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Matthew Green Jan 31
I retweeted this post yesterday, but I urge people who care about encryption online to read it, because this legislation should scare you. I am going to follow with a (much less thorough and accurate) summary thread below.
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Matthew Green
1. So in case you haven’t been paying attention, there’s been a bit of a struggle going on between law enforcement and the tech industry over encryption. TL;DR: law enforcement doesn’t like it. The FBI even made a website:
Because of warrant-proof encryption, the government often cannot obtain the electronic evidence necessary to investigate and prosecute threats to public and national safety, even with a warrant or...
FBI FBI @FBI
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Matthew Green Jan 31
Replying to @matthew_d_green
2. The problem is that US law makes end-to-end encryption legal. Laws like CALEA require wiretap capability for some providers, but only if they have the decryption kegs. Similarly, providers are exempted from liability for many types of “bad” content.
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Matthew Green Jan 31
Replying to @matthew_d_green
3. US law enforcement (and friendly senators) have been trying to change this for a while. Attempts to legislate crypto backdoors have been unsuccessful. Weirdly, people don’t seem to prioritize the government reading their mail.
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Matthew Green Jan 31
Replying to @matthew_d_green
4. Since demanding backdoors has gone nowhere, US AG William Barr and others recently switched strategies. In an open letter, they demanded that Facebook delay encryption plans because it would hinder filtering of “child sexual abuse material” (CSAM).
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Matthew Green Jan 31
Replying to @matthew_d_green
5. This filtering already happens in some networks, like Facebook. It involves scanning every (unencrypted) picture and video you send *in real time* to see if it contains child pornography. Any hits are reported to an agency called NCMEC.
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Matthew Green Jan 31
Replying to @matthew_d_green
6. End-to-end encryption disrupts this CSAM scanning process, because, well, let’s be honest, these scanners are a mass surveillance system — one with a specific (well-meaning) intent — and end-to-end encryption is designed to *stop* mass surveillance.
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Matthew Green Jan 31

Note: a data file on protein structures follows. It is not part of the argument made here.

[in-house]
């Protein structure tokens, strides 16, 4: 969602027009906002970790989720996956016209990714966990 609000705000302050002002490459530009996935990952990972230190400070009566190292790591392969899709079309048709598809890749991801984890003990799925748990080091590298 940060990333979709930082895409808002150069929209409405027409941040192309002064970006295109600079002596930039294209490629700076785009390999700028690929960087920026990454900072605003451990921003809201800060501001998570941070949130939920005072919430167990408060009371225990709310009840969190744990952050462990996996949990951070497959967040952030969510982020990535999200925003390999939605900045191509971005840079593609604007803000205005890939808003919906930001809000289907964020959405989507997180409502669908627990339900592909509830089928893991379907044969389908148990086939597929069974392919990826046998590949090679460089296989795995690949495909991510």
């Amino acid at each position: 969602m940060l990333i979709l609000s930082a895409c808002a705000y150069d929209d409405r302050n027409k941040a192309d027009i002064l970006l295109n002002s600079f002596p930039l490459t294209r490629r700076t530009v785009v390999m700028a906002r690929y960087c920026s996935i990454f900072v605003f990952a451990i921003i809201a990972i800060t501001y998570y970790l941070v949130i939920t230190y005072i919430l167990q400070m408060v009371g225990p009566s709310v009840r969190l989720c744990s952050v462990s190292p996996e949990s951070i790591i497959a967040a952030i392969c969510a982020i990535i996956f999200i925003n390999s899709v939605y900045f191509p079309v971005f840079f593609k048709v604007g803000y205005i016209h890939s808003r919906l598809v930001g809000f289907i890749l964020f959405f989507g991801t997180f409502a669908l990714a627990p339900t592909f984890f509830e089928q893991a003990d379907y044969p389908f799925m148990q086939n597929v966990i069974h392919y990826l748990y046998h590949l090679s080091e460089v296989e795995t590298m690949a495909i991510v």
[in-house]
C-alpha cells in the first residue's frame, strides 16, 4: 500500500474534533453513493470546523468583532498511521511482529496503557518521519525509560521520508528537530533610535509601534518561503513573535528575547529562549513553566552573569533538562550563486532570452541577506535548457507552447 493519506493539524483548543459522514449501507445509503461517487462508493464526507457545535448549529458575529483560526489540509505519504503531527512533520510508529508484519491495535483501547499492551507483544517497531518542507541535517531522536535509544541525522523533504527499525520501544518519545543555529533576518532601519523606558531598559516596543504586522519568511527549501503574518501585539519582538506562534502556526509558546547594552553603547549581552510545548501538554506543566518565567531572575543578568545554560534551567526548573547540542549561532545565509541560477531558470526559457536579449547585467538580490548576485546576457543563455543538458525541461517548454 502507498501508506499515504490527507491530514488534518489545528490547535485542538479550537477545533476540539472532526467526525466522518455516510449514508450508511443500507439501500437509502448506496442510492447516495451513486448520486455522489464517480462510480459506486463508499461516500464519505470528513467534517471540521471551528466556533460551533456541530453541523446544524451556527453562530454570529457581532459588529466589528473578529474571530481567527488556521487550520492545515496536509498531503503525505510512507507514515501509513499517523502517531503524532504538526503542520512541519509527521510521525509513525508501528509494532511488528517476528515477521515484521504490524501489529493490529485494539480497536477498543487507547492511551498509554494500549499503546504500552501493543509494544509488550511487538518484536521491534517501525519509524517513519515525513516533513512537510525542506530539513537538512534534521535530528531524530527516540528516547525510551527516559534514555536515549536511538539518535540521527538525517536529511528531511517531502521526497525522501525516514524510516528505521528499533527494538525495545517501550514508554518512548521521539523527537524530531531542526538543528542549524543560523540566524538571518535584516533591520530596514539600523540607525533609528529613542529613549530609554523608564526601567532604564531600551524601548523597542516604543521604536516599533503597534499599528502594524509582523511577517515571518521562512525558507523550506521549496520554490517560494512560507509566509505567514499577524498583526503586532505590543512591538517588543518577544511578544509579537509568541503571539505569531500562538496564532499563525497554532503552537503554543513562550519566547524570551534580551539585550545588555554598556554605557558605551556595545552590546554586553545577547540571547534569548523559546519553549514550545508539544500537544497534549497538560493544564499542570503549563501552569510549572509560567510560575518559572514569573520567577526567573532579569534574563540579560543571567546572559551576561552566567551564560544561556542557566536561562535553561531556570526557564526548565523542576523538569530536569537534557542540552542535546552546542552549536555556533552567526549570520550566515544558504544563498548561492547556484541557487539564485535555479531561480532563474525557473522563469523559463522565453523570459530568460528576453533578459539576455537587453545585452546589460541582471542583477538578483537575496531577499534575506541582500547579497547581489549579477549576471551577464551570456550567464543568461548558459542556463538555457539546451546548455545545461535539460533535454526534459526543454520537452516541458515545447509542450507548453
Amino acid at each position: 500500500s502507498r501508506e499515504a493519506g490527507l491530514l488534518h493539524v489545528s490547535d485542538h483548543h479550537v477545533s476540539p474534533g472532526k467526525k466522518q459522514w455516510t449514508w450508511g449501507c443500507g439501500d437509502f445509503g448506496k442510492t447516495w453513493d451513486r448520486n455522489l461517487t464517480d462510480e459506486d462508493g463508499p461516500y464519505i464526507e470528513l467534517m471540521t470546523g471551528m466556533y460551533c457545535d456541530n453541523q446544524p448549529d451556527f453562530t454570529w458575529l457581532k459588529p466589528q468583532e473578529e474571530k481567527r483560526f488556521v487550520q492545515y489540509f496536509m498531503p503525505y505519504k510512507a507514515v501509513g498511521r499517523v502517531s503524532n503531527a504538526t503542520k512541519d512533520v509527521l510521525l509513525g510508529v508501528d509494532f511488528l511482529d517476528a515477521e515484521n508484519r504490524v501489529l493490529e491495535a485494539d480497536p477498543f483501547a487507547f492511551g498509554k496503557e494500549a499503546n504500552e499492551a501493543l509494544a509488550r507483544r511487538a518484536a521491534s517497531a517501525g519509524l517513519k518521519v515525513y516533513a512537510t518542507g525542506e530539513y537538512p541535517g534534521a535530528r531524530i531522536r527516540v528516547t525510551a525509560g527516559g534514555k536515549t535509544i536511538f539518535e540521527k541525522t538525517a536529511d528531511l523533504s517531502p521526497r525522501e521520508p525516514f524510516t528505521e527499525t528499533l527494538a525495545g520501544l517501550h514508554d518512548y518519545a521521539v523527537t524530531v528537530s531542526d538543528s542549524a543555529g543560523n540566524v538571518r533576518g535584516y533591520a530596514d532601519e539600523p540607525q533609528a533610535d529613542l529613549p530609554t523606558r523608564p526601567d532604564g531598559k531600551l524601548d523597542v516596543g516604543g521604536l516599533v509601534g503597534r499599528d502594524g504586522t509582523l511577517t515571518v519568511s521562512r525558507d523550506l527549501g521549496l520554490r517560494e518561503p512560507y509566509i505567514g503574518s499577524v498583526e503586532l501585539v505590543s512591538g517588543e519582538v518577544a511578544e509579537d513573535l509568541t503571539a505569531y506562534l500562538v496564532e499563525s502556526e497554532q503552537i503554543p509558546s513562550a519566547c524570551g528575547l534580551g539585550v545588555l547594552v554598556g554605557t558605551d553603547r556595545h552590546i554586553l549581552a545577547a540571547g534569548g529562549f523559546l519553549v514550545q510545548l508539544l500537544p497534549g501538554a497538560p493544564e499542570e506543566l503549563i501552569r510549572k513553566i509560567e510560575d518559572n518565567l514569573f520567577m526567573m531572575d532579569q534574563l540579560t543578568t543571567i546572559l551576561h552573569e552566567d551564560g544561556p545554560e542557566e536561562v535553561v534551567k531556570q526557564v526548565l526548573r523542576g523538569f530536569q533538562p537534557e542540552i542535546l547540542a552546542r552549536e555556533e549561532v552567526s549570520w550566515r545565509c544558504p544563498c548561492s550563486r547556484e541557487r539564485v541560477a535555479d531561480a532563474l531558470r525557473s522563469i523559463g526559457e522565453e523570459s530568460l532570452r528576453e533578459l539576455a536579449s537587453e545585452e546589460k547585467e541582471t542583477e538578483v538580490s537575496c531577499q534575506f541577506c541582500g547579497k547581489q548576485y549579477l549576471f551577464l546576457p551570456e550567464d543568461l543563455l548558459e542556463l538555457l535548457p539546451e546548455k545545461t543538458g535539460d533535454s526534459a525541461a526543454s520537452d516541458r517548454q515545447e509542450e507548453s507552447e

Replying to @matthew_d_green
7. I am *deeply* skeptical of Barr’s motivation here. After several years of opposing encryption on very different grounds (criminals, terrorists) and asking for access only with a warrant, suddenly making a hard right turn and saying “think about the children” — feels cynical.
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Matthew Green Jan 31
Replying to @matthew_d_green
8. Technically, the request is also a radical new ask. Previously, law enforcement wanted “exceptional access” — meaning only occasionally would they need to decrypt things. But CSAM scanning can’t be “exceptional”. It has to scan every single image you send.
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Matthew Green Jan 31
Replying to @Riana_Crypto
9. All of this has just been a prelude to describing the new proposed legislation discusses. This legislation is being introduced by Senators Graham and Blumenthal, and it reads like a “backdoor” attempt to squash end-to-end encryption.
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Matthew Green Jan 31
Replying to @matthew_d_green
10. The basic strategy of this law is to make providers (Apple, Facebook, Google etc.) criminally liable for CSAM, unless they comply with a set of “recommended best practices” for detecting the stuff. But who determines those practices, and is encryption one of them?
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Matthew Green Jan 31
Replying to @matthew_d_green
11. In short, the bill establishes an unelected comission, which must consist of “4 law enforcement reps, 4 tech industry reps, 2 reps of child safety organizations, and 2 computer scientists/software engineering experts”. They’ll decide what the best practices are.
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Matthew Green Jan 31
Replying to @matthew_d_green
12. The commission has to consider privacy and security. But that consideration is all they’re required to do. And even if they do recommend encryption: the AG can just override whatever they decide. And those problems are the tip of the iceberg.
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Matthew Green Jan 31
Replying to @alexstamos
13. This thread has been long and I want to end it on a different note. There are a number of thoughtful people, including notably , who feel that tech providers need to work harder to find ways to square this circle: ie allow encryption and CSAM detection to co-exist.
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Matthew Green Jan 31
Replying to @matthew_d_green
14. It is really hard for me to look at this kind of legislation (and the underlying, constantly shifting law enforcement strategy) and say “yes, these people are working with good intent to solve a problem, let’s make things easier for them.”
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Matthew Green Jan 31
Replying to @matthew_d_green
15. “Let’s build encryption systems that are somehow compatible with (currently well-intentioned) mass surveillance, and hand them over to politicians who have displayed no consistent principles in seeking this capability” does not feel like the winning move in this game. //END
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